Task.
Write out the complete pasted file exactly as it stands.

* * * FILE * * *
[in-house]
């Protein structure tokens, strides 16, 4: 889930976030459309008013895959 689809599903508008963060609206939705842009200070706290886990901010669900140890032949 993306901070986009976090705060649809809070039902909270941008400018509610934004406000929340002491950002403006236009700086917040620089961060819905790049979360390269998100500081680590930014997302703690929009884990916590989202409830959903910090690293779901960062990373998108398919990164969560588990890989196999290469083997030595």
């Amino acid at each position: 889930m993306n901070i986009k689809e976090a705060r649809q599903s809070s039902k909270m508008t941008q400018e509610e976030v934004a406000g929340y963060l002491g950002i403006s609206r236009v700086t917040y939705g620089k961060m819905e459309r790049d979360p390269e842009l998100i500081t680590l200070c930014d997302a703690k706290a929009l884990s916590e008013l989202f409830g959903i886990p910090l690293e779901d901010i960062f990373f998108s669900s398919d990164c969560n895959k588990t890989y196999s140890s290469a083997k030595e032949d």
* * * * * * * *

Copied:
[in-house]
């Protein structure tokens, strides 16, 4: 889930976030459309008013895959 689809599903508008963060609206939705842009200070706290886990901010669900140890032949 993306901070986009976090705060649809809070039902909270941008400018509610934004406000929340002491950002403006236009700086917040620089961060819905790049979360390269998100500081680590930014997302703690929009884990916590989202409830959903910090690293779901960062990373998108398919990164969560588990890989196999290469083997030595």
């Amino acid at each position: 889930m993306n901070i986009k689809e976090a705060r649809q599903s809070s039902k909270m508008t941008q400018e509610e976030v934004a406000g929340y963060l002491g950002i403006s609206r236009v700086t917040y939705g620089k961060m819905e459309r790049d979360p390269e842009l998100i500081t680590l200070c930014d997302a703690k706290a929009l884990s916590e008013l989202f409830g959903i886990p910090l690293e779901d901010i960062f990373f998108s669900s398919d990164c969560n895959k588990t890989y196999s140890s290469a083997k030595e032949d």